‘I can’t believe it’s gone’: Independence Trail ramp, flumes destroyed in Jones Fire (VIDEO/PHOTO GALLERY)

Victoria Penate
Special to the Sierra Sun
The skeletal remains of the South Yuba River overlook along the Independence Trail sits in a pile of ashes and rubble after the Jones Fire burned through earlier this week. Much of the wooden structures along the trail have burned.
Elias Funez/

UPDATE AUGUST 24 AT 7:41 A.M.: The Jones Fire remains at 705 acres and is 65% contained as of Monday, August 24.

UPDATE: The Jones Fire is reported to be 705 acres and 25% contained as of Friday morning. Full containment is expected by August 25, according to the Nevada County Office of Emergency Services.

Originally posted:

All Independence Trail flumes within the Jones Fire’s perimeter, including the iconic ramp up to Rush Creek and the largest Rush Creek ramp flume, have been destroyed, California State Parks confirmed Thursday.

Matt Green, acting Sierra District superintendent for California State Parks, said surveys to determine a damage percentage for the western portion of the trail were ongoing as of Thursday. The entire trail is currently under a closure order, as is the South Yuba River State Park west of Highway 49 and south of the river.

“There’s a lot of work to be done in there,” said Green, adding that Cal Fire personnel are working with State Parks to perform extensive rehabilitation to the area, including re-contouring parts of the hillside to prevent future damage.

“(Cal Fire brings) crews and works really well with our environmental scientists to try to make it so it’s going to be sustainable,” said Green. “We get heavy rains and other episodic events that have taken out portions of the Independence Trail in the past, so they’re trying to do preventative measures now.”

Green said Cal Fire has done an amazing job this week while working to save the South Yuba River State Park and its resources, and that State Parks will also be working with the Bear Yuba Land Trust — which owns parts of the trail — to form a plan to rebuild once the damage has been assessed in more detail.

“I can’t believe it’s gone,” said Erin Tarr, co-executive director of Bear Yuba Land Trust.

Tarr said that some of the affected areas of the trail had undergone closures, an extensive funding process, and restoration since BYLT acquired the property in 2012, including the Rush Creek flume which has been destroyed.

“We want to rebuild it, certainly that’s our goal, but it was such an endeavor. And it was such a special place,” she said.


The Independence Trail, the United States’ first wheelchair-accessible wilderness trail as of the 1980s, was founded by John Olmsted. Built in the 1970s, the trail represented his mission of making the outdoors accessible to all.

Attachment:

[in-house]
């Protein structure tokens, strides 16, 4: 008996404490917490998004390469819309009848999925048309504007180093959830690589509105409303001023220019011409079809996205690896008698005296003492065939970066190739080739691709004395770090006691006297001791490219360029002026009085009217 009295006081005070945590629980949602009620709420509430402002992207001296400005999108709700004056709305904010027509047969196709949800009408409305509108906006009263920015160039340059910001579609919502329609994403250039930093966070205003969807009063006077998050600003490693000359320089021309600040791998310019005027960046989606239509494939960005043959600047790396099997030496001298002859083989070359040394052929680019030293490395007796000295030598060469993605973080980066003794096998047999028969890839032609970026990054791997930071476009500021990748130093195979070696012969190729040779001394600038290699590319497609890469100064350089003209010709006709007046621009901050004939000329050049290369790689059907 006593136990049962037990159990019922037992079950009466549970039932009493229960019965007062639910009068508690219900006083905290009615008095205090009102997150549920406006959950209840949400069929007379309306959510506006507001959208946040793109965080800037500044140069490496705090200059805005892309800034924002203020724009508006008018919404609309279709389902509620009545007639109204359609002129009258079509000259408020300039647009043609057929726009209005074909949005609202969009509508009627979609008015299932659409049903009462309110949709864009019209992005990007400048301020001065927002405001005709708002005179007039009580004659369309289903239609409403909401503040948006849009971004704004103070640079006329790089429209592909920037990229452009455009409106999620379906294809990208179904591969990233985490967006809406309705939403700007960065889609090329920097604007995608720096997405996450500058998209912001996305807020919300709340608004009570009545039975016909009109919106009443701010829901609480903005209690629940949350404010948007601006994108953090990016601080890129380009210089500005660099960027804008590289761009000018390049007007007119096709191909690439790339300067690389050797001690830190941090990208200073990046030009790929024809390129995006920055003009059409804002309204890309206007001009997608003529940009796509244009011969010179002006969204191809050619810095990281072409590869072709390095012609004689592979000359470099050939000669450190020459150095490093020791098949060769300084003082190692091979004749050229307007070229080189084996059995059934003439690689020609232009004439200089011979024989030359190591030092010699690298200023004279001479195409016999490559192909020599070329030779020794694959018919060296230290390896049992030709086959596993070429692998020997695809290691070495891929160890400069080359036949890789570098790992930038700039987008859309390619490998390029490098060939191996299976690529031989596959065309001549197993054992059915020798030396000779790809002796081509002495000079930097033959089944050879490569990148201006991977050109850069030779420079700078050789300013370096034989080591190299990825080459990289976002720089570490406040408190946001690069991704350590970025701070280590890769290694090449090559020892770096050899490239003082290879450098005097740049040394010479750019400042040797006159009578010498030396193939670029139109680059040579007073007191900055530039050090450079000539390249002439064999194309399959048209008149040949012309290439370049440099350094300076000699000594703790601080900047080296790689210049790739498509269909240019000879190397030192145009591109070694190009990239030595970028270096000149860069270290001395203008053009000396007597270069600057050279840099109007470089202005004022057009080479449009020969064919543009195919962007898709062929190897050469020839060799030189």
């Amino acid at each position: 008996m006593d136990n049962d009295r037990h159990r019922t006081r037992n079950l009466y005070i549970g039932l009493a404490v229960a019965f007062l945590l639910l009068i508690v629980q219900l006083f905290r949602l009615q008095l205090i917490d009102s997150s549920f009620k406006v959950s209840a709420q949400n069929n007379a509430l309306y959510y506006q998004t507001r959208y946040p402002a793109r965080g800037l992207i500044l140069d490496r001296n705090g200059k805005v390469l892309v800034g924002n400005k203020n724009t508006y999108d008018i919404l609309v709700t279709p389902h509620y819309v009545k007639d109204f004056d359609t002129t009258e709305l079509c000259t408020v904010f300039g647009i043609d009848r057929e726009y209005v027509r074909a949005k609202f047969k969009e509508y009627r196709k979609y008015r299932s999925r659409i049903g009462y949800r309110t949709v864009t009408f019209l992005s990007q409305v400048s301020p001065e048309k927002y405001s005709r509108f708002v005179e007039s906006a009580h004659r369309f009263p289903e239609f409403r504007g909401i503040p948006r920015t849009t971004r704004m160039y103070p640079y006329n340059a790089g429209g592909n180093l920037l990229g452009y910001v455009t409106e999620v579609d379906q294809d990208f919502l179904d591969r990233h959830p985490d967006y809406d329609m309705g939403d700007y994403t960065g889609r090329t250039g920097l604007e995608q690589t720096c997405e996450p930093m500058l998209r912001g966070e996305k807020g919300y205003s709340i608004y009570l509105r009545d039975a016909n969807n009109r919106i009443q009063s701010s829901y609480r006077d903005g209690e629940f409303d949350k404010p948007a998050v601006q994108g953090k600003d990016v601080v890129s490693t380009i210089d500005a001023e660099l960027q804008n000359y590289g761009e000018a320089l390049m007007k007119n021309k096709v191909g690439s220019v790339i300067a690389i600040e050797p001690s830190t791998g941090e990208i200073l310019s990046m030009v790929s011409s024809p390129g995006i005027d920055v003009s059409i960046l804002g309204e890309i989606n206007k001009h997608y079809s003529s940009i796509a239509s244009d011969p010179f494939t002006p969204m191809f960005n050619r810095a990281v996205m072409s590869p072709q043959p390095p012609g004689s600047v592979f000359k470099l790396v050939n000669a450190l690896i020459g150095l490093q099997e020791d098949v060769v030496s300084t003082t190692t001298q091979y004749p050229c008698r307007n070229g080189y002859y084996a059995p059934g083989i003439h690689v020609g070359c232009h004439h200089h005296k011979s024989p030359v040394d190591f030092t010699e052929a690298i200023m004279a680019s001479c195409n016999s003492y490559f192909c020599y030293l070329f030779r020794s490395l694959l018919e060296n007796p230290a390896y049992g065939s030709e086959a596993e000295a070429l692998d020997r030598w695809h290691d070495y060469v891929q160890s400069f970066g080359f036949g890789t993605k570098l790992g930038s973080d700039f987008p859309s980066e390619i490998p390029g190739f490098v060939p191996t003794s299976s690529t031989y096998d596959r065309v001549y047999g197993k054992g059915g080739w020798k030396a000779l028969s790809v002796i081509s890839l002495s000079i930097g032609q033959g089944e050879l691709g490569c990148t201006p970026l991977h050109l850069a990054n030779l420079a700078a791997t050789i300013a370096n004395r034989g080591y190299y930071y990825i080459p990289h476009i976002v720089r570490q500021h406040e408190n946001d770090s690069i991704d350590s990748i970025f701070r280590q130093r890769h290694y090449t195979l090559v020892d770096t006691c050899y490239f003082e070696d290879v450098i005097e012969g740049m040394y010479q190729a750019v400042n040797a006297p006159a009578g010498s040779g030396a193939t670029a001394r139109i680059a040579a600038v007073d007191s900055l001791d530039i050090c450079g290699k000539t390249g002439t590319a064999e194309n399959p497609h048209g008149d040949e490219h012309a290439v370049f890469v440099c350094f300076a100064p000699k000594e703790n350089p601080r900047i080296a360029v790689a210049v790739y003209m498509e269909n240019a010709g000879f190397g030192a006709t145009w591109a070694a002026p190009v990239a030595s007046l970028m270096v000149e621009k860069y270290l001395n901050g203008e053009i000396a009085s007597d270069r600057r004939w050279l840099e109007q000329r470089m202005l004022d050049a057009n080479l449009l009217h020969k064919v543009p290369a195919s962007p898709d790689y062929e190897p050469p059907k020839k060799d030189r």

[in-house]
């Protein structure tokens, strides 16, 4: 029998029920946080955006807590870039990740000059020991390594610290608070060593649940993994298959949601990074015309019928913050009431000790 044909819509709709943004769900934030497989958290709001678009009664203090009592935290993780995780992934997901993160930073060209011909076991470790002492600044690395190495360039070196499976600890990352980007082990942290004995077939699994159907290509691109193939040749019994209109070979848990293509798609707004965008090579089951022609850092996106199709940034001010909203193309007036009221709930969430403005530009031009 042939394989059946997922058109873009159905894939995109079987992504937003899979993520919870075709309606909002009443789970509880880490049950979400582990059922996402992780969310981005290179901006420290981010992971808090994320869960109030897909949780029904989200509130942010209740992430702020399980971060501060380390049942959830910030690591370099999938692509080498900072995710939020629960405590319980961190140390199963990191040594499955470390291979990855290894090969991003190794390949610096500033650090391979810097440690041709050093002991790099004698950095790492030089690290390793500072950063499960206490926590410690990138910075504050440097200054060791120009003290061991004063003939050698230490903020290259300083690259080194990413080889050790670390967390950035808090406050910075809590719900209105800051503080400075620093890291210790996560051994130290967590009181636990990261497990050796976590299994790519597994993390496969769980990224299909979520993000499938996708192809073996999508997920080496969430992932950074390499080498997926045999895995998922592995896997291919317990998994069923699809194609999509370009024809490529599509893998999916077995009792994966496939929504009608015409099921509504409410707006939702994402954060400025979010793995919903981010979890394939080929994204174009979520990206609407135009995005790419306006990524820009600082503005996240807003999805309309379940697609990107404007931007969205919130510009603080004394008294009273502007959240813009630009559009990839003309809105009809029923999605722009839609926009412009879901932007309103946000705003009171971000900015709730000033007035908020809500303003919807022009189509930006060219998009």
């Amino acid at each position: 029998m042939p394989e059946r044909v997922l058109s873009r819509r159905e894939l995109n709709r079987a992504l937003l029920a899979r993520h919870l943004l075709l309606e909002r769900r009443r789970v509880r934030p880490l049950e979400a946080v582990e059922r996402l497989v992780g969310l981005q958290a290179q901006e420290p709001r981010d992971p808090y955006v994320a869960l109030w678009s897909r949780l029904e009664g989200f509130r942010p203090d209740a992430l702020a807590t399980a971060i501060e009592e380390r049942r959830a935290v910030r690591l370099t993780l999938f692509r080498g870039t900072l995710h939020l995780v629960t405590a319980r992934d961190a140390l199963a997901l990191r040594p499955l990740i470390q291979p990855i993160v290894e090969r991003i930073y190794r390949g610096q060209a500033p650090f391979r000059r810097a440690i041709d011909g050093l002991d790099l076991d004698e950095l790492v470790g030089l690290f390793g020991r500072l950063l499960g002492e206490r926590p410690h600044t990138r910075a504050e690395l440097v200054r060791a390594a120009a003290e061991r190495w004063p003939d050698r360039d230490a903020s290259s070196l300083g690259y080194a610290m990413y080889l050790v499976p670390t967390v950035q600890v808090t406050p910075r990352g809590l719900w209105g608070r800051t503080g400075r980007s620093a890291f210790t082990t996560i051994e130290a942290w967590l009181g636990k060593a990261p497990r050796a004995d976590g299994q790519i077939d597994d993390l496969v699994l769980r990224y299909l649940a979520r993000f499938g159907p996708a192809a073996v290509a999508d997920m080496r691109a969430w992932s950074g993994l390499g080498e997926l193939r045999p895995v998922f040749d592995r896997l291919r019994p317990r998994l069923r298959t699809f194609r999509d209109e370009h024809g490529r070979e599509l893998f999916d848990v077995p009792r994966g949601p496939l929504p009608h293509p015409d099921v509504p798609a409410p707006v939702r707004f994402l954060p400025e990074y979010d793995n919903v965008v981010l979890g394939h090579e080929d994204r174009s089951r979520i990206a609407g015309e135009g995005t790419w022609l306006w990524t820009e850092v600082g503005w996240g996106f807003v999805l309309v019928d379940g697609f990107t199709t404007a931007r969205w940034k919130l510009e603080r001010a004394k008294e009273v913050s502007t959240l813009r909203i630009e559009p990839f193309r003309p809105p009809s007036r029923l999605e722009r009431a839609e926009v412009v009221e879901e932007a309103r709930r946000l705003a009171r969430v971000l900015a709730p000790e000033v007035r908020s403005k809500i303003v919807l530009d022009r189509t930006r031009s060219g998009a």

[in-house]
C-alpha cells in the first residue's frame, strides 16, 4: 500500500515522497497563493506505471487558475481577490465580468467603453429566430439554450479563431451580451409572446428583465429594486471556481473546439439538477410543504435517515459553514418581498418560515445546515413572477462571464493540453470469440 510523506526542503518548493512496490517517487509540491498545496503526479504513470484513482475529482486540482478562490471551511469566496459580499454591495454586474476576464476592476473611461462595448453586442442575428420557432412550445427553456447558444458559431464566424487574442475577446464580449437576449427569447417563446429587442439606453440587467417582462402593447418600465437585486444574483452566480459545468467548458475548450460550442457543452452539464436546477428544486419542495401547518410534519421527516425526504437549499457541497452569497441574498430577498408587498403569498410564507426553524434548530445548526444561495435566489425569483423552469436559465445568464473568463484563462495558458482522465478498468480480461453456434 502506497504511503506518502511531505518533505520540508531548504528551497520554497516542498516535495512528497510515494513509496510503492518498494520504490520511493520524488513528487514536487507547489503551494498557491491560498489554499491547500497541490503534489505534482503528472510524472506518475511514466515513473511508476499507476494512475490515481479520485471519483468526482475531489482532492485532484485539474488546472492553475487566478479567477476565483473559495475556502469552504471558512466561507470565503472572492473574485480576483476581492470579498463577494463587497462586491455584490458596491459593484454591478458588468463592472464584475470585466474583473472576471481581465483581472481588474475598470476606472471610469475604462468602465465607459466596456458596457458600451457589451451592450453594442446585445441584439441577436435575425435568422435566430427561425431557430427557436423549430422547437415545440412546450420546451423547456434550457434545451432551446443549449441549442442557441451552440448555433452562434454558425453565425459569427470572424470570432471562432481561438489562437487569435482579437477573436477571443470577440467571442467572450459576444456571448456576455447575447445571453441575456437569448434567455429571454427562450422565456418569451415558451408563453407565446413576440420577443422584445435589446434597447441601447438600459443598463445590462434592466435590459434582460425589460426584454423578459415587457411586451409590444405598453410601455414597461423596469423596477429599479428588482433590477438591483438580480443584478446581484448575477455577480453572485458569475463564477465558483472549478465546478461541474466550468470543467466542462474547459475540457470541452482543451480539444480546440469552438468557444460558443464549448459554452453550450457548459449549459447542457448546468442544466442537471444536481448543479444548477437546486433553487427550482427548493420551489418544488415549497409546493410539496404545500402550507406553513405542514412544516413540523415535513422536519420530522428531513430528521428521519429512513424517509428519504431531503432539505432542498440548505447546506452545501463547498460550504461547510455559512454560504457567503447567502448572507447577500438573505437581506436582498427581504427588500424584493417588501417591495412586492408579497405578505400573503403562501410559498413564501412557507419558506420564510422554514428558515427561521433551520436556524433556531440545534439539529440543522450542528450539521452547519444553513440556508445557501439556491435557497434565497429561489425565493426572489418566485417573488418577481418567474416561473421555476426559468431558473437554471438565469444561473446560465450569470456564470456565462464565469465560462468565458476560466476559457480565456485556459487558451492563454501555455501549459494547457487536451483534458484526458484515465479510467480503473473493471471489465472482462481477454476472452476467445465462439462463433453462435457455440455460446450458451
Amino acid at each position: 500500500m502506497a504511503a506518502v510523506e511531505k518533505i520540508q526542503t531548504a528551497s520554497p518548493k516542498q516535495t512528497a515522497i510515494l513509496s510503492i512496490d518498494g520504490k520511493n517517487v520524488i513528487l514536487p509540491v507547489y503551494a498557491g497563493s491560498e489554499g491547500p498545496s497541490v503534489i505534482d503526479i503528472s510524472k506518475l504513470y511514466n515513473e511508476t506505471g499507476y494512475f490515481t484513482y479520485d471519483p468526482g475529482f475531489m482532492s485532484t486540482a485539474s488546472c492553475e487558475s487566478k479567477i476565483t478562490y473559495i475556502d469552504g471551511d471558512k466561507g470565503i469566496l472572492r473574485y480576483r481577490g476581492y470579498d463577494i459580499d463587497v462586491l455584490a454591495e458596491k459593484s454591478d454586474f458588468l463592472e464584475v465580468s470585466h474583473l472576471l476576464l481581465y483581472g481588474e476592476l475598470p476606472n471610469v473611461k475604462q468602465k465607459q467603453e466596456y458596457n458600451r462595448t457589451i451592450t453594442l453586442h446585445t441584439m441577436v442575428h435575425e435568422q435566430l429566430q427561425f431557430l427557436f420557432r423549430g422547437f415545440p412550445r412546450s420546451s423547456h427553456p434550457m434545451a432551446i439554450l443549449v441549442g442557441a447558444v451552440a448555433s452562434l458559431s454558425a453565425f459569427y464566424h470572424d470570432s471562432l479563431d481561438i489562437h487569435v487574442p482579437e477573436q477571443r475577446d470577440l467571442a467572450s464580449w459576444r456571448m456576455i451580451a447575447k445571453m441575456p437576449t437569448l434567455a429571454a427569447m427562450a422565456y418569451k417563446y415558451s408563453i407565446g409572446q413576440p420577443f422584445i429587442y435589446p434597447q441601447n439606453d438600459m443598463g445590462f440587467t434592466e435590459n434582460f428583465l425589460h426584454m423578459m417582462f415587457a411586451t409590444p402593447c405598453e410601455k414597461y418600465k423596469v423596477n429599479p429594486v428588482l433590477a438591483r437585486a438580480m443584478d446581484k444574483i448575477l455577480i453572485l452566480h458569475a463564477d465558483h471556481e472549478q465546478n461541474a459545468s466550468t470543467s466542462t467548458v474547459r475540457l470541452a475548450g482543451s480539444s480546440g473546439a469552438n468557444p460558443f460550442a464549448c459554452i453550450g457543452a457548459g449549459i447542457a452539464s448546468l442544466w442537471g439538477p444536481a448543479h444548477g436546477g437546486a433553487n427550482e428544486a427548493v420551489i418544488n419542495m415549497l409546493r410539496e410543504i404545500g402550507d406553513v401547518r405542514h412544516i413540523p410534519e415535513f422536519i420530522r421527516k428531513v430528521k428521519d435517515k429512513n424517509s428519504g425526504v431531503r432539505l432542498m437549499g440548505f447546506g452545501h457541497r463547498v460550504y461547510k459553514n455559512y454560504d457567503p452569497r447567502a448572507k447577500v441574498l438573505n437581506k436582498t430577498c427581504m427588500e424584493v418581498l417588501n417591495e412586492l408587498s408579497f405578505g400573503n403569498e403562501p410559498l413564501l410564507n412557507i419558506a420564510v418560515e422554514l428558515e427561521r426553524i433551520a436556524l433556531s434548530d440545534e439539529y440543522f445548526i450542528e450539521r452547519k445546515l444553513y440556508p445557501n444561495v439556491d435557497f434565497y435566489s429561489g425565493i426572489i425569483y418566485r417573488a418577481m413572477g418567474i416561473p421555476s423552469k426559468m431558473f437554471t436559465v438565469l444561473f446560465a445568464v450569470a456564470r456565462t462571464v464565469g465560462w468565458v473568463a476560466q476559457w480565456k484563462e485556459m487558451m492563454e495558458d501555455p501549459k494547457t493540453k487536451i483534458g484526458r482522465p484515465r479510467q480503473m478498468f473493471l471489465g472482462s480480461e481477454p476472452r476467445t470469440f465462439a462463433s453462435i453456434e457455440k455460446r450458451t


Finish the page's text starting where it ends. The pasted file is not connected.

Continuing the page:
“It speaks to people’s hearts to have a place to feel safe in the outdoors,” said Linda Chaplin, who worked in a conservation nonprofit called Sequoya Challenge, founded by Sallie and John Olmsted, for around 25 years.

“I think kids that came out in school groups from 20 years ago still have memories of doing that, and it’s a very vivid experience that sticks with you the rest of your life,” said Chaplin.

“In Nevada County, to have a flat trail is pretty unique, because most of the country is not flat,” said Chaplin. She said John Olmsted was motivated in his work not only by a love for the outdoors but by a drive to help increase accessibility, sparked by a push in the 1960s and ’70s to help veterans of the Vietnam War who had returned home with disabilities causing mobility issues.

She said Olmsted, who died in 2011, was a “grassroots person” and one of the first in Nevada County to gather groups of volunteers geared toward natural preservation and education, something which is now a well represented cause in the area.

Alden Olmsted, the son of John Olmsted, said he had avoided the news since noticing on a map that the Jones Fire’s perimeter had reached the trail, knowing it was likely to be destroyed. “It’s incredibly sad,” he said.

He recalled his late father having gone to the site of the trail during the 49er Fire in 1988, borrowing a hard hat in order to blend in among fire personnel, and using a Rush Creek pay phone to instruct helicopters overhead.

“It’s not just my dad, hundreds or maybe thousands of other people have worked on it, picked up garbage, and rebuilt parts of it,” said Olmsted. “It was an example that anyone could use of how to get people from different walks of life together to work on a project — that’s what the Independence Trail was.”


As of Thursday evening, the Jones Fire had burned 705 acres and was at 10% containment, Cal Fire reports, with five structures destroyed and one damaged. Lightning has officially been determined to have caused the fire.

In an afternoon update, Cal Fire battalion chief Steve Mueller said crews have made good progress in keeping the fire within containment lines. He said the objective going forward will be to keep the fire south of the Yuba River, west of Highway 49, north of Newtown Road, and east of Jones Bar Road, as well as continue ongoing mop-up efforts on the perimeter.

The Nevada County Office of Emergency Services reported Thursday 15,541 residents previously under evacuation orders or warnings have been cleared to return, leaving 700 affected by the only remaining evacuation order.

Victoria Penate is a staff writer with The Union, a sister publication to the Sierra Sun. She can be reached at

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